• Text aligns with graphics on the page and with other text blocks.
  • All centered text on the page is centered around one axis of symmetry.
  • Related text doesn’t appear in multiple columns.
  • Headings are closer to their body text than to other text on the screen.

Intellectual Property

  • The copyright notice is present and in the correct format.
  • Trademarks and service marks follow corporate standards.
  • Company branding is strictly adhered to.
  • No information is confidential or sensitive.


For each of the following, specify the standards this site will follow:

  • Person: [1] 1st and 2nd person (recommended), or [1] 3rd person
  • Commas before the last item in a list:

[1] “A, B, and C” (preferred), or [1] “A, B and C”

  • Punctuation within quotes: [1] traditional punctuation (“text,”), or [1] logical punctuation (“text”,) (preferred)
  • Header alignment: [1] left, [1] center, or [1] right
  • Paragraph format: [1] double-space between paragraphs, or indented opening of paragraphs
  • Common spelling, hyphenation, and capitalization conventions, e.g., Internet or [1] internet, [1] web site or [1] website, [1] email or [1] e-mail
  • Preferred file format for text files (e.g., plain text, RTF, Word, HTML)
  • Preferred file format for figures (e.g., EPS, Photoshop, TIFF, PICT, BMP, gif, jpeg)

Users visit your sites to find out  how the processes work  in your organizations.  How  your products  work  is a process. The more time you  take to identify  these  processes and  put  them  on  the Web, the more users you'll have.

Principles and guidelines are general advice given by experts who have developed  a knack for doing something  wel l. The experts  use "gut  instinct," "intuition," "feelings."  Experts follow certain  guiding ideas and  insights, tweaking  here and  there when something  differs. They use procedures and processes, but in different ways each time.


This section suggests some ways to create the five content types on­ line. Some of these suggestions  are relatively basic. Ample literature has been written concerning the appropriate way to represent  the con­ tent types in multimedia  (see Ruth Clark, 1992). Following are recom­ mendations for displaying  them on the Web.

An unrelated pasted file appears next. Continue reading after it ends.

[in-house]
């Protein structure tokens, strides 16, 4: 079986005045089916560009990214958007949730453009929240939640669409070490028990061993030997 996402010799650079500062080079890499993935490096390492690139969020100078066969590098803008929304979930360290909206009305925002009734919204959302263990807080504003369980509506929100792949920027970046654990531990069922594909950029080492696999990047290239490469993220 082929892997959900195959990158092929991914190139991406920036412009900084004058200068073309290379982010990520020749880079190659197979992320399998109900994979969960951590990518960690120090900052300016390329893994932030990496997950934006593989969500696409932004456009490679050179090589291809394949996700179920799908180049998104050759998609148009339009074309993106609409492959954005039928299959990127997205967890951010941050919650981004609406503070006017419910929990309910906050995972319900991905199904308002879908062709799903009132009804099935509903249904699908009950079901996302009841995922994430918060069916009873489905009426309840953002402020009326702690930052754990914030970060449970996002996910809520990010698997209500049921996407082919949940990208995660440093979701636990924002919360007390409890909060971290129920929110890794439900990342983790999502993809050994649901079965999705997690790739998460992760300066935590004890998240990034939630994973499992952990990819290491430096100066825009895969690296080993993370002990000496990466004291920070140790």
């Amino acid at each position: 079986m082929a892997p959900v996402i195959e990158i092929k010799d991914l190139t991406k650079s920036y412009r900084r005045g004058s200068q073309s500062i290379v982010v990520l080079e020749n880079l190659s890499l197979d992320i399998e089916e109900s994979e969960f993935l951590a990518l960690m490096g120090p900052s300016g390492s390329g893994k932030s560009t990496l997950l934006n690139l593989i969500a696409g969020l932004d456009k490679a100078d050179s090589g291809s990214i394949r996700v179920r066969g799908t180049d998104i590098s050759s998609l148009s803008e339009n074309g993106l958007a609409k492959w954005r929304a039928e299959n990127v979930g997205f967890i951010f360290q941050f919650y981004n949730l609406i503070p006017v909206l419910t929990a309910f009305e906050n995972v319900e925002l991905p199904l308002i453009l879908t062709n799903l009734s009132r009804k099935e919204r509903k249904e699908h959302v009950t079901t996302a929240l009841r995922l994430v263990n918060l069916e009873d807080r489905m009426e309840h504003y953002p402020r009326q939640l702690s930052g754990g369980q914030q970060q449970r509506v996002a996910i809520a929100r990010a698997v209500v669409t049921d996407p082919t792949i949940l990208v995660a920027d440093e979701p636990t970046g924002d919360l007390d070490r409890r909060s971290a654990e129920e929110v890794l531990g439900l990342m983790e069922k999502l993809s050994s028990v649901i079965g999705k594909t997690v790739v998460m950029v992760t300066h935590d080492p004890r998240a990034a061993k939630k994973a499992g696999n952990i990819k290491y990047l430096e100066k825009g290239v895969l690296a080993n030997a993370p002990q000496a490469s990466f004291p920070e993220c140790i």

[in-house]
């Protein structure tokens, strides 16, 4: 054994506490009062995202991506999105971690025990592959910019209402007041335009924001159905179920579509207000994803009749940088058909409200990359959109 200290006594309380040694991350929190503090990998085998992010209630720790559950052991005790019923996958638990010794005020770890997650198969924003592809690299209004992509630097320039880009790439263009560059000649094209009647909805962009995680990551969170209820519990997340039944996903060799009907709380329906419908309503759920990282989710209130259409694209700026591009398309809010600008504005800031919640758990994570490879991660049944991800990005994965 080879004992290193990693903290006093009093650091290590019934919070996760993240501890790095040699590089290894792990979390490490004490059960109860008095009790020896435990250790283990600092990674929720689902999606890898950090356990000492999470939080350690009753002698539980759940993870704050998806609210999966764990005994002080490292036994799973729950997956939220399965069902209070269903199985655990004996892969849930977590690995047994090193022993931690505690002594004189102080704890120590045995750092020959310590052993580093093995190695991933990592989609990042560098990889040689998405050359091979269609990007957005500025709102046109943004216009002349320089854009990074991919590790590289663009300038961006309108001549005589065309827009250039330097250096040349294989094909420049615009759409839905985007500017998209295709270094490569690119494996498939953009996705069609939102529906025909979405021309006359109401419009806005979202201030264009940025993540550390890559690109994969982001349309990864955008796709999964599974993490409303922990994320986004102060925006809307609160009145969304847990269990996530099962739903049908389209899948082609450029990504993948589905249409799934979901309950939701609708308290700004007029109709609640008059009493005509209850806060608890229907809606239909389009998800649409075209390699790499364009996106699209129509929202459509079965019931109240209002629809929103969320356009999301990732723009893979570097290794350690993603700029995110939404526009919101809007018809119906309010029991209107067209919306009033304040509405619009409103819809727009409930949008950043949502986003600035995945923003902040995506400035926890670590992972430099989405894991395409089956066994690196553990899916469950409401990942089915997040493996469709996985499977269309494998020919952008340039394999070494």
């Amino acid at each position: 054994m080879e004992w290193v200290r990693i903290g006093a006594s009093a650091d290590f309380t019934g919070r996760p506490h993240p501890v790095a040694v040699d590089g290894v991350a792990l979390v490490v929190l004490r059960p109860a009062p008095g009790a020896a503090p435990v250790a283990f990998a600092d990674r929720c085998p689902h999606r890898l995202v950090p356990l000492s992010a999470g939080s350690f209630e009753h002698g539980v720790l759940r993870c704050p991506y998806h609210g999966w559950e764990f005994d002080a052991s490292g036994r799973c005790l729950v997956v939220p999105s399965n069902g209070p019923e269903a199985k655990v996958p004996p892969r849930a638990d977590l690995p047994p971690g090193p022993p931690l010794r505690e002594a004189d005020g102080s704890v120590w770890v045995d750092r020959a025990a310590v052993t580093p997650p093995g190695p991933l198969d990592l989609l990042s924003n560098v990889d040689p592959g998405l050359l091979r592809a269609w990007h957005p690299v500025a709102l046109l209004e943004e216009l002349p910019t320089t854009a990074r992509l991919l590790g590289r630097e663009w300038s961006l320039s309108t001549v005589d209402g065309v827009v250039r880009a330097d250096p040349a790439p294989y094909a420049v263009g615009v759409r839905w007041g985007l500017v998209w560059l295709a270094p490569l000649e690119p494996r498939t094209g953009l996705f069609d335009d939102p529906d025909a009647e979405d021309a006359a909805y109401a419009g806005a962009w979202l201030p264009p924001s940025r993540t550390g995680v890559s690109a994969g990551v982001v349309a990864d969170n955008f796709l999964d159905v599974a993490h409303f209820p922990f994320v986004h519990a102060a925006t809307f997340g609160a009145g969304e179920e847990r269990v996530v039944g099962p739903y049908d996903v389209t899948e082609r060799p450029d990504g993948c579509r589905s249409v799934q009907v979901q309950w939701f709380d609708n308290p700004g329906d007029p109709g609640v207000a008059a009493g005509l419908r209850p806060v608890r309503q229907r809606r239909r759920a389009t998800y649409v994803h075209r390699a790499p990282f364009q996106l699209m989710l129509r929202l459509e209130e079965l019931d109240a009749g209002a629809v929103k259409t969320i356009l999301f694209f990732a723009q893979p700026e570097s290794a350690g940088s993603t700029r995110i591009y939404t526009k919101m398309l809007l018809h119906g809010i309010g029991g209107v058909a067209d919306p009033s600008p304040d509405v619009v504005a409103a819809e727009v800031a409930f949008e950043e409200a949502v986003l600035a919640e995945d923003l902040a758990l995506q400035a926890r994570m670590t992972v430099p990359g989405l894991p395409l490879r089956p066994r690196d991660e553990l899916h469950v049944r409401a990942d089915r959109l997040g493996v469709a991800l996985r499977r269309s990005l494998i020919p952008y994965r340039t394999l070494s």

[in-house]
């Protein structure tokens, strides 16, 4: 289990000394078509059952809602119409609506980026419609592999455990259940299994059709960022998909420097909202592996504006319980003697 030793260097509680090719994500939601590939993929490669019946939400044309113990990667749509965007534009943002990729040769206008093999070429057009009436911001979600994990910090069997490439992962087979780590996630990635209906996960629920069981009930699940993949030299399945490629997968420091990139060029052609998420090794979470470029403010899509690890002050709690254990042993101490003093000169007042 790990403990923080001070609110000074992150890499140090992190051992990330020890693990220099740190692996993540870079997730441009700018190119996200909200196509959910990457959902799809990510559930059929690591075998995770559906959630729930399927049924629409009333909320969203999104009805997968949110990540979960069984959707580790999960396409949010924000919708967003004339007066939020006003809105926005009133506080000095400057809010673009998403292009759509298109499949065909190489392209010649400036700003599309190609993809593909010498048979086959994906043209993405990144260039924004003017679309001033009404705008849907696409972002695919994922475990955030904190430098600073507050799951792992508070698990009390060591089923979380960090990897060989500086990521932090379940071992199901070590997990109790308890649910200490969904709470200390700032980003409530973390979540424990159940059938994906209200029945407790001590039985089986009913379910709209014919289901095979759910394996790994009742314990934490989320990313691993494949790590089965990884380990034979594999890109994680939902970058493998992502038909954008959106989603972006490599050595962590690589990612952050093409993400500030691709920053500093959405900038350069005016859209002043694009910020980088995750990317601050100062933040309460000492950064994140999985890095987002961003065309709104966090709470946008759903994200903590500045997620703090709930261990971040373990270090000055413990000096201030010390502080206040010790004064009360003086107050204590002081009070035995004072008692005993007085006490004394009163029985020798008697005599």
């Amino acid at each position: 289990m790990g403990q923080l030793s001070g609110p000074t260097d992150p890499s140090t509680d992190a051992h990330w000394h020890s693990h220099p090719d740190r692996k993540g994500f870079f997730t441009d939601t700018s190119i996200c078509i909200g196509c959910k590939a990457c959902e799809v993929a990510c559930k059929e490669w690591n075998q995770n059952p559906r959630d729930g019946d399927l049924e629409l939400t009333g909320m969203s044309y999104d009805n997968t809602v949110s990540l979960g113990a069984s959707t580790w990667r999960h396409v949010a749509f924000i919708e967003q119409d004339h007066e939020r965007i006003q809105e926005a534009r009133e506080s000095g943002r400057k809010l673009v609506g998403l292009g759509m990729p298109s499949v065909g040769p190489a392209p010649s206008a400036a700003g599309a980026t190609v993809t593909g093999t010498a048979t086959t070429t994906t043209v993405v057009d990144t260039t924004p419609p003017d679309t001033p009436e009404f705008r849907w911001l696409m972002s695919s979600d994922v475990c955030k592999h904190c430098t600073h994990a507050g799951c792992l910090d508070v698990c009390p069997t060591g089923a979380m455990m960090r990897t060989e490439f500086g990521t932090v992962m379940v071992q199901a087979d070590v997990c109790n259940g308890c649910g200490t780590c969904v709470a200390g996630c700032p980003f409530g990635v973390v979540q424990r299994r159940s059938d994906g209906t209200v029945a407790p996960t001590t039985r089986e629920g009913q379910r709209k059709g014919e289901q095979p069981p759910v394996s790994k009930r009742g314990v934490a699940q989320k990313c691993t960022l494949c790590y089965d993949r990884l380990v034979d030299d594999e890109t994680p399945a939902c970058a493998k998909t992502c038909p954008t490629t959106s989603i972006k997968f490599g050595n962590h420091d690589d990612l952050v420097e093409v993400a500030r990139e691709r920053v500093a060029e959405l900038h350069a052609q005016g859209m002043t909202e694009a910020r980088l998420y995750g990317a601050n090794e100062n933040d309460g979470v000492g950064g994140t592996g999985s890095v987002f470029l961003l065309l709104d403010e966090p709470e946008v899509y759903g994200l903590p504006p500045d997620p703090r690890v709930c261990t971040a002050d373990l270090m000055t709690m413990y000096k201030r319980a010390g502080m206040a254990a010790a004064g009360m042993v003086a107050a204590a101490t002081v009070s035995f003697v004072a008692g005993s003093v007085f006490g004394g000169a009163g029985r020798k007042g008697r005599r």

Facts Which is which?

  • Use color graphical images to display facts.
  • Use tables or other job aids to show codes. numbers. data. places. times. etc.
  • Search on Job Aids in Yahoo.

Concept/Definitions What is it?

  • Use graphics. JPEG images. photographs to explain new terms. ideas .
  • Use text for short. brief glossary links.
  • Take time to explain what the concept is not.
  • Test your users with games. trivia questions. contests. etc .

Procedure/Steps How do you do it?

  • Provide numbered lists that explain how to do the procedure.
  • Write one step per line.
  • Use short. terse sentences with action  verbs.                 .              •
  • Insert small graphical screen shots to emphasize which  one.
  • Use links to show possible decisions or acti ons you mi ght  take.
  • Include reasons to perform a step .

Process/Stages How does it work?

  • Use animation  and video to dramatize how the pr ocess works.
  • Rely on audio for quick reviews.                                                                  .
  • Provide text that explains how the process works or what happens during the process.
  • Separate process into phases or stages.                       .
  • Focus on functions. movements. conditions and ther results.

Principle/Guidelines What would an expert do?

  • Explain the cause and effect  of the principle.
  • Identify the experts and introduced them asap.
  • Identify guidelines and encourage flexibility.
  • Provide varying opposing opinions. not a single rule or order.
  • Get users on-line chatting. e-mailing. responding to newsgroups.
  • Provide a success database.

This page contains information I gathered and thought were very useful. See more notes on the web.

Just to let you know, this page was last updated Friday, Sep 18 20